For years, Republicans in the House of Representatives effectively blocked any bill that expanded immigration.
But now that Democrats are the majority in the lower chamber, they’re aiming to put pressure on the Republican-controlled Senate to act.
A group of Hispanic Caucus members unveiled legislation Wednesday that ties a pathway to citizenship for so-called Dreamers — young immigrants who entered the country without authorization as children — and Temporary Protected Status holders together. About half of Dreamers were protected from deportation by a program called Deferred Action for Childhood Arrivals, while TPS holders from El Salvador, Honduras, Sudan and Haiti recently received an extension, allowing them to live and work legally in the U.S. until January 2020.
The Trump administration has tried to end both programs, though their future is tied up in the courts. Democrats say tying Dreamers and TPS recipients together in the same bill, along with a program called Deferred Enforced Departure, or DED, that currently gives immigrants from Liberia legal status, provides the best chance of passage.
Democrats said that bundling the three immigration programs together, instead of pushing for their passage separately, gives them the best chance to pass something and also puts the lesser-known TPS and DED statuses in the same legislation as the more widely known DACA program.
“Remember, it was not too long ago that comprehensive immigration, a bipartisan piece of legislation, passed the Senate, a piece of legislation that many did not believe would pass,” said assistant Democratic leader Rep. Ben Ray Luján, D-New Mexico. “These provisions were in that larger package. This is a smaller package than what was originally adopted. This piece of legislation can pass and it can receive bipartisan support.”
South Florida is home to thousands of TPS recipients from Haiti, and lawmakers from both parties are pushing to expand the program to Venezuelans, given the ongoing humanitarian crisis. The House Judiciary Committee, a body that includes South Florida Democratic Reps. Ted Deutch and Debbie Mucarsel-Powell, held a hearing on the bill Wednesday, the first official step to get legislation passed.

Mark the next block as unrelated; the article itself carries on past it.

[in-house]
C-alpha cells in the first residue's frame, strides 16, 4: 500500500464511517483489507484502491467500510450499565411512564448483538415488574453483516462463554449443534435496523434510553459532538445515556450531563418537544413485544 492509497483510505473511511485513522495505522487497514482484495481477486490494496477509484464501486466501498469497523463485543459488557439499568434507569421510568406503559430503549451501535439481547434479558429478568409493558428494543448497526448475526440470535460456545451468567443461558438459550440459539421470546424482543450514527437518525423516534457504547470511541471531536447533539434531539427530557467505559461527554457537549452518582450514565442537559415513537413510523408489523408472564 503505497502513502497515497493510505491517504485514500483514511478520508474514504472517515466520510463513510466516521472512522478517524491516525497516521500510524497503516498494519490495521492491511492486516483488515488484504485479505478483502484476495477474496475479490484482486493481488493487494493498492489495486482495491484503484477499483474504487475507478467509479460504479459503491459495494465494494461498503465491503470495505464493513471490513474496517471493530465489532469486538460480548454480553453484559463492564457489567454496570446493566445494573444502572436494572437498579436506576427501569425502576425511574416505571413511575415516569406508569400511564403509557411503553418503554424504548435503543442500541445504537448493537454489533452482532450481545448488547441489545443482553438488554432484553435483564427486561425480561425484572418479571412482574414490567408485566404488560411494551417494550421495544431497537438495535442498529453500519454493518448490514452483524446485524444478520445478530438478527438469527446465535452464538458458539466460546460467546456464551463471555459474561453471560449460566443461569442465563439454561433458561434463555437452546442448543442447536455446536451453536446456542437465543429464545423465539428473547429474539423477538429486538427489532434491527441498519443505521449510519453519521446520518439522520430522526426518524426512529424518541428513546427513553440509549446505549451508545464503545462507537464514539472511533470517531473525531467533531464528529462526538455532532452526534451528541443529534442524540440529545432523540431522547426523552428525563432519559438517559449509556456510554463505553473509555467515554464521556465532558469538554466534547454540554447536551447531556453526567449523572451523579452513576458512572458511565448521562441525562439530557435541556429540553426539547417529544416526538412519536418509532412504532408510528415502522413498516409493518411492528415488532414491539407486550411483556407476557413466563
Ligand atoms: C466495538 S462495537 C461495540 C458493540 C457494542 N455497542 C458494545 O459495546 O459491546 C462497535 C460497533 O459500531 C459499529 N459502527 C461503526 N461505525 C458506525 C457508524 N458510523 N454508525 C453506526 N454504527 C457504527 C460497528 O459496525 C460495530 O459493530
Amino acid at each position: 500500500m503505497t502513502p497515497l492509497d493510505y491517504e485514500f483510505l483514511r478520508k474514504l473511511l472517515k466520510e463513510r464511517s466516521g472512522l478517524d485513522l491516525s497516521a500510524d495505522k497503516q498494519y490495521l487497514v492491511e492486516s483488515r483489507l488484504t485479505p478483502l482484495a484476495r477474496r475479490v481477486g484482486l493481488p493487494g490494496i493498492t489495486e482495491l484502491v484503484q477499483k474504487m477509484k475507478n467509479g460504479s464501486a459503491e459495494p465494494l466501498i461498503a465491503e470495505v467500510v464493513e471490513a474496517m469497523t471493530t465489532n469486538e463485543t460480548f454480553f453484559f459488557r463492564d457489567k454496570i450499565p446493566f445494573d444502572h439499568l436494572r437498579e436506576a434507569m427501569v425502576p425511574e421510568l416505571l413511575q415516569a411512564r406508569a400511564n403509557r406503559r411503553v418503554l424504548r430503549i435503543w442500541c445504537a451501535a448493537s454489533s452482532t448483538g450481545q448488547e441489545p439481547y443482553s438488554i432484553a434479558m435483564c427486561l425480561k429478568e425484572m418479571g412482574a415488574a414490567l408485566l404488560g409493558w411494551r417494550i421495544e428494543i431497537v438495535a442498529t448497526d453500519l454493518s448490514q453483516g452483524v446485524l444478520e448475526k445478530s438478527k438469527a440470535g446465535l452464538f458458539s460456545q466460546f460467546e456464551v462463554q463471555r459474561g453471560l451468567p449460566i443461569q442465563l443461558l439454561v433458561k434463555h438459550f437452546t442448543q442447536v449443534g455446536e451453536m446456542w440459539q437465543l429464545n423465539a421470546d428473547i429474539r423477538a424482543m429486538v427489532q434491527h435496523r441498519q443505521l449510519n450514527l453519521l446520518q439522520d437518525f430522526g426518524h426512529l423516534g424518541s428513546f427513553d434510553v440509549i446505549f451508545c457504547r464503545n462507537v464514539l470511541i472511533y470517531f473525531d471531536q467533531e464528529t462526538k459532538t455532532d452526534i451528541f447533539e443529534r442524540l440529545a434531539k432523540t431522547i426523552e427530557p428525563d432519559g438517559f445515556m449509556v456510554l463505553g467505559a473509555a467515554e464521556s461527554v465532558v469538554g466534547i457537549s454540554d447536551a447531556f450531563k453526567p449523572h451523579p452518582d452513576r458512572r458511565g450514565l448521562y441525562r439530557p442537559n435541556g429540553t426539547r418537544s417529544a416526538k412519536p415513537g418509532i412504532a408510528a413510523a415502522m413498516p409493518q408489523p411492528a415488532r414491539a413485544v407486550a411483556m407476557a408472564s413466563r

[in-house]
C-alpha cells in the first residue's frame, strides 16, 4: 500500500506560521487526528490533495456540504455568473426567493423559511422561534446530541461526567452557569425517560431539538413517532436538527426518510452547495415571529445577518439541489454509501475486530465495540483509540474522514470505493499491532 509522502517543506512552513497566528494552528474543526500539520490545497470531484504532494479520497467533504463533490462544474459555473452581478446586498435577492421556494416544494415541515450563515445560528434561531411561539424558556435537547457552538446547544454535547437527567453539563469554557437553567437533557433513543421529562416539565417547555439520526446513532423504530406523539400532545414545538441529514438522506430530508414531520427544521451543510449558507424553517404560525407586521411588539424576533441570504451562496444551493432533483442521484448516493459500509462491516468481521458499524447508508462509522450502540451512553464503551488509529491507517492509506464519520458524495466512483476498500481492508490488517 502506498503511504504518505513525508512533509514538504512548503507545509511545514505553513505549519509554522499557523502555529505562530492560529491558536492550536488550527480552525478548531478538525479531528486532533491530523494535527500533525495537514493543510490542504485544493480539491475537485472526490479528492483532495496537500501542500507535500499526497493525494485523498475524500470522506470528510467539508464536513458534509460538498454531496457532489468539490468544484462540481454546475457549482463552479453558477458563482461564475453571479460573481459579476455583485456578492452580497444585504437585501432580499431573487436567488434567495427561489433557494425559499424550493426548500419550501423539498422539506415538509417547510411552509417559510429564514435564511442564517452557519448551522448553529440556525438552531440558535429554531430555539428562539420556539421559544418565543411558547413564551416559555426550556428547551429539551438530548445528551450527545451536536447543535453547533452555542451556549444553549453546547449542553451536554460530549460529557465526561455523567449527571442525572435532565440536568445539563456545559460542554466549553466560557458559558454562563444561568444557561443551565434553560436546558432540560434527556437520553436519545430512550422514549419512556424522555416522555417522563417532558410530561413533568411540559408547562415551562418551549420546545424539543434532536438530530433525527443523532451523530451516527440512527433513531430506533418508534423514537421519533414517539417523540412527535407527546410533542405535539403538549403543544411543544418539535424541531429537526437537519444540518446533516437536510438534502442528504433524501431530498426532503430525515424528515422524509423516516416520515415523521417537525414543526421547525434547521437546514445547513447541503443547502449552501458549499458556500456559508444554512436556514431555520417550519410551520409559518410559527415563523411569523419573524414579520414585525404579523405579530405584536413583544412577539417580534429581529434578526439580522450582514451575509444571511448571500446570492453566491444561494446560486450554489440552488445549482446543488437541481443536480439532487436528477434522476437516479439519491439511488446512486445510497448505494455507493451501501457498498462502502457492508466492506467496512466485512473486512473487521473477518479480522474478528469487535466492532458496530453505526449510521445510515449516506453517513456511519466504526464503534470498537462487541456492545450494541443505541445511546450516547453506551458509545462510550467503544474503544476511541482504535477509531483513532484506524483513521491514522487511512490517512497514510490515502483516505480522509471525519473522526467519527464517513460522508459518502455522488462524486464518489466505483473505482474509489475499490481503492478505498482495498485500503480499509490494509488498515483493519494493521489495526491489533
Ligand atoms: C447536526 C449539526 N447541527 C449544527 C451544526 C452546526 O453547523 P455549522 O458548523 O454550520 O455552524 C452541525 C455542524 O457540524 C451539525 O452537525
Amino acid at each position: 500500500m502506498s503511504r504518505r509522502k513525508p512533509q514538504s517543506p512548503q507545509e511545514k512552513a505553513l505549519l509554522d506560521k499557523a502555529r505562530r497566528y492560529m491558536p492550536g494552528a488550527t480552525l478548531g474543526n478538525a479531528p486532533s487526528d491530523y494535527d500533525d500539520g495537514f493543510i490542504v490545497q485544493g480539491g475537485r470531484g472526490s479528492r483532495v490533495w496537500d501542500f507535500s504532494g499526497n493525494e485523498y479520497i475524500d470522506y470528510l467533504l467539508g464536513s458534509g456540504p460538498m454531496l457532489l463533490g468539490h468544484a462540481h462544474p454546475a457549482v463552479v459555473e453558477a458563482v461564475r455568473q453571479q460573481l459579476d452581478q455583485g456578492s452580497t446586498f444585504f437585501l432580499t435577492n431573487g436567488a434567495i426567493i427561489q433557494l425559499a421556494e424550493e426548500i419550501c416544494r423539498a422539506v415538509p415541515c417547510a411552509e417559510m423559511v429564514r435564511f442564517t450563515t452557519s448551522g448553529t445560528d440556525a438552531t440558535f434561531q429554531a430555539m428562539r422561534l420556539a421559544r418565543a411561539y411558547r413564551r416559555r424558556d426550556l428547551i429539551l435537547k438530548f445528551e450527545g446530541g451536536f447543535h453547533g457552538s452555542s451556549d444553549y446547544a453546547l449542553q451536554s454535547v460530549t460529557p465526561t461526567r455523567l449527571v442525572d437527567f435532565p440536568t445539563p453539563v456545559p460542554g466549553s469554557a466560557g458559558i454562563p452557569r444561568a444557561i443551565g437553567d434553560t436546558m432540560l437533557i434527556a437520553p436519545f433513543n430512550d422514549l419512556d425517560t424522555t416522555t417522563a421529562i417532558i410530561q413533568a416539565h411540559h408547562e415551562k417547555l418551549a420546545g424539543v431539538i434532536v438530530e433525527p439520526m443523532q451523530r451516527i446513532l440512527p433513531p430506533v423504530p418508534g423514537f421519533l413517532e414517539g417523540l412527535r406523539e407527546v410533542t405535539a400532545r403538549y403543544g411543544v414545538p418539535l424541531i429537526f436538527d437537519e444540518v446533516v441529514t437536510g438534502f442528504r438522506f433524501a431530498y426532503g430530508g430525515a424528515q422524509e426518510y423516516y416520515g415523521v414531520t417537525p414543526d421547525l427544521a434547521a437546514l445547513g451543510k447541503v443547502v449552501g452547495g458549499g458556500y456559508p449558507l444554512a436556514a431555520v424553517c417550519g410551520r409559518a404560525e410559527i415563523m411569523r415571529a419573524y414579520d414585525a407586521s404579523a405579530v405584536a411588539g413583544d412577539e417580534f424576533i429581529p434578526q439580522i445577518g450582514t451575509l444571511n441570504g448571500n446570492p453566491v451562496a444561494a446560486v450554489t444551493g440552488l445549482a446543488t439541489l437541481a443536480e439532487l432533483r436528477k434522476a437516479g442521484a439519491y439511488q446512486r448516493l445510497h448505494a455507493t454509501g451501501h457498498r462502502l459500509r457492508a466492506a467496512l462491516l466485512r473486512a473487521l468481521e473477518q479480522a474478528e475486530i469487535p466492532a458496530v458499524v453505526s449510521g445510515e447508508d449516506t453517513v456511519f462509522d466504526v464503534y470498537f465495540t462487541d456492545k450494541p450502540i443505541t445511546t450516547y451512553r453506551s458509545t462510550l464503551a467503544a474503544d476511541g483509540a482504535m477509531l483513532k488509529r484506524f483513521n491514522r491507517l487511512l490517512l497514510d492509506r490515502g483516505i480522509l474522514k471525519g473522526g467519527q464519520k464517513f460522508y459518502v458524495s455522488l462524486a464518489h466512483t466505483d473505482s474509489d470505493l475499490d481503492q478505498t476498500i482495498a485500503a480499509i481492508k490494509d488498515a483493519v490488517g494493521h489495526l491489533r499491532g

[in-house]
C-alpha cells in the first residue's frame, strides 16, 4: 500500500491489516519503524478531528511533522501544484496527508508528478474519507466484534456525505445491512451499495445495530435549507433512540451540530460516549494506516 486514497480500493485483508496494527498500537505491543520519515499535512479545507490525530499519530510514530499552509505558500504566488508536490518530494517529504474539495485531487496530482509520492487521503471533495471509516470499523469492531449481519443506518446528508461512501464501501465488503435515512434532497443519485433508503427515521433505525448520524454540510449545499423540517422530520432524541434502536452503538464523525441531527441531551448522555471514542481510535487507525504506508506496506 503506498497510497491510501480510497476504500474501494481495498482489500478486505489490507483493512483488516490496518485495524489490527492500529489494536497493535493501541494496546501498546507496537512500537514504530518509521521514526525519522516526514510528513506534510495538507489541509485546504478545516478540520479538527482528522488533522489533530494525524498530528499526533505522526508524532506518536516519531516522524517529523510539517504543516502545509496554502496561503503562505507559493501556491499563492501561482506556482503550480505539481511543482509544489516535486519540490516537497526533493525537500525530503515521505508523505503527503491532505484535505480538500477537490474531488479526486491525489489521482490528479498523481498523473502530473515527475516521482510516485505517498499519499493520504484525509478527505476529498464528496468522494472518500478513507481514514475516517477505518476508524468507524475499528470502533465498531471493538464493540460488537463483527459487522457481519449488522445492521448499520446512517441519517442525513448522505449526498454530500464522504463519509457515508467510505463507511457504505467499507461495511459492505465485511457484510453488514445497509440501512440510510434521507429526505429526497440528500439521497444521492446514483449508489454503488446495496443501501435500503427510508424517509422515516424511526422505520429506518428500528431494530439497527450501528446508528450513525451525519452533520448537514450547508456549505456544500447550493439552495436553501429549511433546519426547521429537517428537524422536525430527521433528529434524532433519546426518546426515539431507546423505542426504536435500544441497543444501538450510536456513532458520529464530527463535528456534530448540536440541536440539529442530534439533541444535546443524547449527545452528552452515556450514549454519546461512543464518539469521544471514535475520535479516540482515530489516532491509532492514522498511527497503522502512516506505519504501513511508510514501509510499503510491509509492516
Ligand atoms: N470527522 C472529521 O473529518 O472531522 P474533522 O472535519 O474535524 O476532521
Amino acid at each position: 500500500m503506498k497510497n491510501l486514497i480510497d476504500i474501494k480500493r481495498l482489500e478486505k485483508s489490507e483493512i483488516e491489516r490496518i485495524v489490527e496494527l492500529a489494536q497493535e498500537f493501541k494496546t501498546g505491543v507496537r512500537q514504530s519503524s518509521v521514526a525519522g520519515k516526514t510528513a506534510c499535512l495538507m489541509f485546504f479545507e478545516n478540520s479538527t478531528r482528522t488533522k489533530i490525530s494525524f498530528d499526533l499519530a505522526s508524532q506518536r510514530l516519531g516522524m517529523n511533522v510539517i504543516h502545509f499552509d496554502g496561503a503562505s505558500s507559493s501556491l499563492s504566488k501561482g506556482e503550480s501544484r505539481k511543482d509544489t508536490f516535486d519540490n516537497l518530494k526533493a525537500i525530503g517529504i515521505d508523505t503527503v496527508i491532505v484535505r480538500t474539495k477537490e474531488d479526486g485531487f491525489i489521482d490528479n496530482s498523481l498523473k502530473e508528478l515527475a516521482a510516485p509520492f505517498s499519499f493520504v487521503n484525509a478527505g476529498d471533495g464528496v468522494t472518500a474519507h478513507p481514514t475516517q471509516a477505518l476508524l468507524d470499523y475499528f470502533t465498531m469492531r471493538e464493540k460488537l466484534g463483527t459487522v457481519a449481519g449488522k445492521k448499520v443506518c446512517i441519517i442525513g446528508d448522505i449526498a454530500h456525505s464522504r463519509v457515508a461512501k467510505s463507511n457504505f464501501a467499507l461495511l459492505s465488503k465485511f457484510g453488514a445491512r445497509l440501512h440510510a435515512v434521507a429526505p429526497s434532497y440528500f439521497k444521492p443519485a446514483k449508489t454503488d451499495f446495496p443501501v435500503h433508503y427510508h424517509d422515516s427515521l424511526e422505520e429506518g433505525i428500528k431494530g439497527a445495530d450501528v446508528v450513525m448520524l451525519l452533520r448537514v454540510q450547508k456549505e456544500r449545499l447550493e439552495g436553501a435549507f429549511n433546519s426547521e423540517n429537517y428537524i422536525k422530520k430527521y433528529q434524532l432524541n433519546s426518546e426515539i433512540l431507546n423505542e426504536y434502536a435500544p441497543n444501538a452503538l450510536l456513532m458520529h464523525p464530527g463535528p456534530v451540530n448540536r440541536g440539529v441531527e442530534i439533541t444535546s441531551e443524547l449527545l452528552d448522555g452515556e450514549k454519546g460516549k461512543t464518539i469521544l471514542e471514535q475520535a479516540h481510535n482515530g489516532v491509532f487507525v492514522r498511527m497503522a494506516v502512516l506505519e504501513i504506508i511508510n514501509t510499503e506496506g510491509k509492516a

But House Republicans are not supportive of the legislative effort on TPS and DACA.
“The immigration status quo isn’t sustainable, and it’s certainly not compassionate,” said Rep. Doug Collins, the top-ranking Republican on the committee. “Democrats have offered talking points but no plans.”
Democrats control the House, so the leadership-approved bill announced Wednesday will likely receive a vote and pass in the coming weeks. Then it heads to the Republican-controlled Senate, where it is unlikely to receive 60 votes.
The Senate voted down a series of immigration bills in 2018, including a plan backed by the president that would extend a path to citizenship for 1.8 million immigrants in exchange for cuts to legal immigration, while a bipartisan plan to extend a path to citizenship for 1.8 million immigrants in exchange for $25 billion in border security received 54 votes, nowhere near the 67 votes needed to override a potential veto from President Donald Trump.
A minority of House Republicans also tried to pass an immigration bill with the support of Democrats last year, but were blocked by their own party’s conservative wing.
Colorado Republican Rep. Ken Buck said the DACA-TPS bill is not a serious policy proposal by Democrats and criticized them for inviting DACA recipients and TPS holders to testify before Congress.
“Today’s witnesses are pawns in a tragic open border strategy being pushed by the left,” Buck said. “The American people are compassionate but they are frustrated.”
Lujan said there’s “broad support” for a pathway to citizenship for DACA, TPS and DED recipients, and that tying the three together does not hinder the chances of passage.
“There’s broad support for both initiatives as well,” he said. “The urgency of being able to get these pieces of legislation adopted, and not leaving out either group, is going to be critically important in getting this done.”
But Trump’s opposition to any bill that provides a path to citizenship for immigrants without significant concessions for his border wall and potential constraints on legal immigration is the major obstacle. He recently declared a national emergency at the border as he seeks to direct about $5 billion of money allocated to the Department of Defense to partially fund a wall, a move that has irked Democrats and some Republicans.
New York Rep. Nydia Velazquez, the sponsor of the combined TPS-DACA-DED legislation, argued that the results of the 2018 election will force Trump to negotiate with Democrats.
“Mr. President, there is a new game in town with a Democratic majority,” she said.